The recent invasion of an Amazonian village in Peru by members of the isolated Mashco-Piro tribe is just the latest in a series of encounters that are becoming more frequent, and more risky. Why is this happening?

There are around 15 uncontacted tribes in Peru. They live in the most remote, isolated regions of the Amazon rainforest, but their land is being rapidly destroyed by outsiders.They include the Mashco-Piro, Nanti and Yora.

Multiple threats

All of these peoples face terrible threats – to their land, livelihoods and, ultimately, their lives. If nothing is done, they are likely to disappear entirely. They are extremely vulnerable to any form of contact with outsiders because they do not have immunity to Western diseases. International law recognizes the Indians’ land as theirs, just as it recognizes their right to live on it as they want to. That law is not being respected by the Peruvian government, or the companies who are invading tribal land.

Uncontacted for good reason

Everything we know about these isolated Indians makes it clear they seek to maintain their isolation. On the very rare occasions when they are seen or encountered, they make it clear they want to be left alone. Sometimes they react aggressively, as a way of defending their territory, or leave signs in the forest warning outsiders away. The Indians have suffered horrific violence and diseases brought by outsiders in the past. For many this suffering continues today. They clearly have very good reason not to want contact.

The greatest threats to Peru’s uncontacted Indians are oil workers and illegal loggers. More than 70% of the Peruvian Amazon has been leased by the government to oil companies. Much of this includes regions inhabited by uncontacted tribes. Oil exploration is particularly dangerous to the Indians because it opens up previously remote areas to other outsiders, such as loggers and colonists. They use the roads and paths made by the exploration teams to enter.

In the past, oil exploration has led to violent and disastrous contact with isolated Indians: in the early 1980s, exploration by Shell led to contact with the isolated Nahua tribe. Within a few years around 50% of the Nahua had died.

Now a consortium of companies led by Argentina’s Pluspetrol is working on the Nahua’s land and plans to expand the massive ‘Camisea’ gas project. Camisea lies inside a reserve for uncontacted and isolated tribes that includes the Nanti and Matsigenka Indians. Further expansion of the project could result in the demise of these vulnerable tribes.

Meanwhile, Peru describes its policy to international companies as ‘open door’. The government is actively encouraging new companies to explore in areas inhabited by uncontacted tribes including the Mashco-Piro and Isconahua.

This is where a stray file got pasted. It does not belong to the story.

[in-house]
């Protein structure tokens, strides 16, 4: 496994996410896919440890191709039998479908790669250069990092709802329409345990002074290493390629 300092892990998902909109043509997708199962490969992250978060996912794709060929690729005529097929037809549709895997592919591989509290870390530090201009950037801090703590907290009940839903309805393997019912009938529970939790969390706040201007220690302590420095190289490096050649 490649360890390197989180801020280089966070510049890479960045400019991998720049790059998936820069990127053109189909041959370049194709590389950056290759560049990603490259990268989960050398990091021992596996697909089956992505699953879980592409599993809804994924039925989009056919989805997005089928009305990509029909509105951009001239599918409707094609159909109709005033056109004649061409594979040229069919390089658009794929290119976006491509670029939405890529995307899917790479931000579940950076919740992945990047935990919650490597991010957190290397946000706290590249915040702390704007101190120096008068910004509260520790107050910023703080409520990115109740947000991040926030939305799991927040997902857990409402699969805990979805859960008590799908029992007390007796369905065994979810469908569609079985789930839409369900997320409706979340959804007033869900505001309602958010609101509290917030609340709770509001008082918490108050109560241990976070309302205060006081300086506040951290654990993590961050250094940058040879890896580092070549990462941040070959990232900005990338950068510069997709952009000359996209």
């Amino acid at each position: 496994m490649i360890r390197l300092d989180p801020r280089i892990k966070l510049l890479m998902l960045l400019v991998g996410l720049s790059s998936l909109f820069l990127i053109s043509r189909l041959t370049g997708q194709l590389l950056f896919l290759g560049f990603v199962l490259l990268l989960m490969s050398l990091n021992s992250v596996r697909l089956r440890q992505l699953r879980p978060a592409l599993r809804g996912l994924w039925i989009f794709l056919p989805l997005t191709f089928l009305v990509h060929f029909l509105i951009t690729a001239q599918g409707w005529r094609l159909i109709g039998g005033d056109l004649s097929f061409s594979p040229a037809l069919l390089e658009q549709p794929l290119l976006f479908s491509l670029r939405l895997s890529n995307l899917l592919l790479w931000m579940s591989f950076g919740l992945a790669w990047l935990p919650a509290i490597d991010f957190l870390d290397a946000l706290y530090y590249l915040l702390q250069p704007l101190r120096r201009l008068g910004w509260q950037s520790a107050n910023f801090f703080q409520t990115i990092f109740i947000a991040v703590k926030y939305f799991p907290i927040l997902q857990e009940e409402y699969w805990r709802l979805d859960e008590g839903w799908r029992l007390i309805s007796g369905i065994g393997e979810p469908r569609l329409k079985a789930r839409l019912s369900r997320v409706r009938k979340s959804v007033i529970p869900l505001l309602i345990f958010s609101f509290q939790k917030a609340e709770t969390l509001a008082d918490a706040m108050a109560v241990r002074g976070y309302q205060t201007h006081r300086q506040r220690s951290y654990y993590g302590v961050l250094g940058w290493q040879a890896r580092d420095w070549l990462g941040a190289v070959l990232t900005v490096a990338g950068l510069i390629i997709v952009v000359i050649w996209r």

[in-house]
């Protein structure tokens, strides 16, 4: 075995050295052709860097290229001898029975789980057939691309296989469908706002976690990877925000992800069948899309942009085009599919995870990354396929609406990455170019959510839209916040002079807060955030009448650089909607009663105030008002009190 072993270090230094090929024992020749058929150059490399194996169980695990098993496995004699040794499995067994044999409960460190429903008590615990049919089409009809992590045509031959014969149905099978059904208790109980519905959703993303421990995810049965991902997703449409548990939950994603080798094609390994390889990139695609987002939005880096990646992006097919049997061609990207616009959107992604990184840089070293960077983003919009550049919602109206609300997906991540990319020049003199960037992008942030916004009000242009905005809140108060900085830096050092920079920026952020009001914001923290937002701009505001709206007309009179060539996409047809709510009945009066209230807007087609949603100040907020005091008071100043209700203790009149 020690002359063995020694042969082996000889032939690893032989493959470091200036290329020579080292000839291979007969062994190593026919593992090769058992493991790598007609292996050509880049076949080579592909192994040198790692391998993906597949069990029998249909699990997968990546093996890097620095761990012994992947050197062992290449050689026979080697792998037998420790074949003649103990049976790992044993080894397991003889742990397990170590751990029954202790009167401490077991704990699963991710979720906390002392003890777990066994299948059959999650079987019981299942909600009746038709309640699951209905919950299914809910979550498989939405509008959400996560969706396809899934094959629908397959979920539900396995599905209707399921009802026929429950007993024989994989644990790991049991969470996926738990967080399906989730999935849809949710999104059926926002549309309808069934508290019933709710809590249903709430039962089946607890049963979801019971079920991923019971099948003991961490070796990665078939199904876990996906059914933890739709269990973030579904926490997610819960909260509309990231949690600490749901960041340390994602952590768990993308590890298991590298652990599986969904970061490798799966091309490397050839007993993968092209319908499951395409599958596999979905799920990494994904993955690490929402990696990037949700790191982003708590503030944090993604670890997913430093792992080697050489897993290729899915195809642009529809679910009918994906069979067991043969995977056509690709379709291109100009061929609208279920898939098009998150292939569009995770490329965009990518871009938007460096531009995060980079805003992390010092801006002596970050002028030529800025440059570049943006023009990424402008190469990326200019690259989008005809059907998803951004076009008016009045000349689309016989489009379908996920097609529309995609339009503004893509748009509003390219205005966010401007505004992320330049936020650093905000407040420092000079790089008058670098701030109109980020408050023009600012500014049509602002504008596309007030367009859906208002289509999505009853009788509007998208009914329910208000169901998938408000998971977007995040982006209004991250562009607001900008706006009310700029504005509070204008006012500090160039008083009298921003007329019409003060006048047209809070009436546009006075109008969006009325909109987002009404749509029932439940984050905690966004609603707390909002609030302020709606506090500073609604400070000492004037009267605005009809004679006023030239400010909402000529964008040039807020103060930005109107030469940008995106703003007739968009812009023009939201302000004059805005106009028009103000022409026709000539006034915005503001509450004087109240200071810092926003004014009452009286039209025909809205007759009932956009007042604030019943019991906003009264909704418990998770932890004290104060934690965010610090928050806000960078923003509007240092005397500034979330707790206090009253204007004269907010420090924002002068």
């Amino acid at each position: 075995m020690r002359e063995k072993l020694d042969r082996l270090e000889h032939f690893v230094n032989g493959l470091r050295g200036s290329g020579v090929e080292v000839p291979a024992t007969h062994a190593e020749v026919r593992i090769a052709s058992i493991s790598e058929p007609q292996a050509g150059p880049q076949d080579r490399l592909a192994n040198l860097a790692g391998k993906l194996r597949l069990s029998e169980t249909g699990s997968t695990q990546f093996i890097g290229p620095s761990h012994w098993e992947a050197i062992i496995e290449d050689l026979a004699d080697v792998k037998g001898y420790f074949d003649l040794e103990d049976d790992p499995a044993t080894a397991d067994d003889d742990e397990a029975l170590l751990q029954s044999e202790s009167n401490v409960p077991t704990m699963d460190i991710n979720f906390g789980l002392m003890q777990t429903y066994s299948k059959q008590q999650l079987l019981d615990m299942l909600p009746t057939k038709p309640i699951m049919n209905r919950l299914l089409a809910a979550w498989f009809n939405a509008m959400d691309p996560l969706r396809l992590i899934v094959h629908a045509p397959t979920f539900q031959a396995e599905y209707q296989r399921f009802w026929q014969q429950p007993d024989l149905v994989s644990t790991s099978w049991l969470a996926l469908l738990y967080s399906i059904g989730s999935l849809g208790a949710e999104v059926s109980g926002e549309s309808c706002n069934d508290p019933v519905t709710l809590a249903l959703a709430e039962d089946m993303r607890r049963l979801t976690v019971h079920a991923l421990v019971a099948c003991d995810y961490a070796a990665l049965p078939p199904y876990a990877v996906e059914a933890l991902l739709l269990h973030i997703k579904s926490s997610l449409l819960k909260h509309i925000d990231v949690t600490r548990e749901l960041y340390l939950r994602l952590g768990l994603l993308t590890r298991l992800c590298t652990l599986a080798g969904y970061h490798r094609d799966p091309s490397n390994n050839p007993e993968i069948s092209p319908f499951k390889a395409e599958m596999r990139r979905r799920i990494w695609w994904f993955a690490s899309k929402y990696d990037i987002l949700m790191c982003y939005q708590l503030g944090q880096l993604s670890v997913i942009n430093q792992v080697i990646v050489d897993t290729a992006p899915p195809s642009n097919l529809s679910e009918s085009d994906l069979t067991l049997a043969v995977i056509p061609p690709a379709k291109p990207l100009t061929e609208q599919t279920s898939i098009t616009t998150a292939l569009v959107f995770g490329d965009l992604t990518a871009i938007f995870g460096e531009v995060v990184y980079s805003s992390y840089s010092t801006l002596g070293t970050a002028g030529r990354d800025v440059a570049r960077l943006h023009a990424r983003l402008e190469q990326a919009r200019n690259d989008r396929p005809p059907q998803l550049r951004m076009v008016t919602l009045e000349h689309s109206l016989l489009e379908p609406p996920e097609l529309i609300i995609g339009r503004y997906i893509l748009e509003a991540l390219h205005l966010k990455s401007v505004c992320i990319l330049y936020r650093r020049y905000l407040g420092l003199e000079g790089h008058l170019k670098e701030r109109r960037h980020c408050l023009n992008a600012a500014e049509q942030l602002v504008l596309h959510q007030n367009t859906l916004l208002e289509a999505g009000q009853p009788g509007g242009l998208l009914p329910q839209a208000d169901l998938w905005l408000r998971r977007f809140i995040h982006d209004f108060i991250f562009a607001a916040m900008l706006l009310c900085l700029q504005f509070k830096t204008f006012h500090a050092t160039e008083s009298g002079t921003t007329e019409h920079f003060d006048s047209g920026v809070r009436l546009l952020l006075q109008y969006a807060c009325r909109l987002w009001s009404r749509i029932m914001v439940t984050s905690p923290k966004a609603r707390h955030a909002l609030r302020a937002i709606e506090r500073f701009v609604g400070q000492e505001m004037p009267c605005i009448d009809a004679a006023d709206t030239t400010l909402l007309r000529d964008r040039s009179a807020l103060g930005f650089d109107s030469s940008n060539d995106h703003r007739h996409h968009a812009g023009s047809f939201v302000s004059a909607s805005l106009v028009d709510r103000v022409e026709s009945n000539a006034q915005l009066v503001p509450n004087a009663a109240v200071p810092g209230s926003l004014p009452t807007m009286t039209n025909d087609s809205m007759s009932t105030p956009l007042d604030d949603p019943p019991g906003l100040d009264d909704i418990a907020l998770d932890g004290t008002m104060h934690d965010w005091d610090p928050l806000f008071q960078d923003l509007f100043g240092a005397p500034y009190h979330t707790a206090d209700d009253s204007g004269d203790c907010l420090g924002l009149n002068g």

Mahogany: ‘Red gold’

The other principal threat is illegal loggers, many of them after mahogany. Known as ‘red gold’, mahogany commands a very high price on the global market. Peru’s rainforest has some of the last commercially viable mahogany stands anywhere in the world, prompting a ‘red gold fever’ for the last of them. Tragically, these are the same regions where the isolated Indians live, meaning that loggers invade their territory and contact is almost inevitable.

In 1996 illegal loggers forced contact with the Murunahua Indians. In the following years over 50% of them died, mainly from colds, flu and other respiratory infections. Loggers have also been forcing members of an uncontacted tribe to flee from Peru across the border into Brazil.

The evidence

A vast amount of evidence, including video footage, audio material, photographs, artifacts, testimonies and interviews, has been collected over the years. For example, on the 18th of September 2007 a plane chartered by the Frankfurt Zoological Society checking for the presence of illegal loggers flew over a remote part of Peru’s south-eastern rainforest. By chance they came across a group of twenty-one Indians, probably members of the Mashco-Piro tribe, in a temporary fishing camp on a river bank. Just six weeks after the sighting, Peru’s President Garcia wrote in a newspaper article that the uncontacted Indians had been ‘created by environmentalists’ opposed to oil exploration.


Almost all the isolated Indians are nomads, moving across the rainforest according to the seasons in small, extended family groups. In the rainy season, when water levels are high, the tribes, who generally do not use canoes, live away from the rivers deep in the rainforest. During the dry season, however, when water levels are low and beaches form in the river bends they camp on the beaches and fish.

Turtle eggs

The dry season is also the time of year river turtles appear on the beaches to lay their eggs, burying them in the sand. The eggs are an important source of protein for the Indians, and they are experts at finding and digging them up. The Indians’ appearance on the beaches means that they are most likely to be seen by loggers, other outsiders or neighbouring, contacted Indians at this time of year. Besides turtle eggs, the uncontacted Indians eat a variety of meat, fish, plantains, nuts, berries, roots and grubs. Animals hunted include tapir, peccary, monkey and deer.

Urgent need for action

The plight of the Mashco-Piro tribe now appears to be acute. They seem to be being pushed out of their traditional territory by a combination of illegal loggers and drug traffickers. Unless the government takes rapid action to protect their territory from these invaders, a tragic outcome is almost inevitable.

Text by Jonathan Mazower
Advocacy Director
Survival International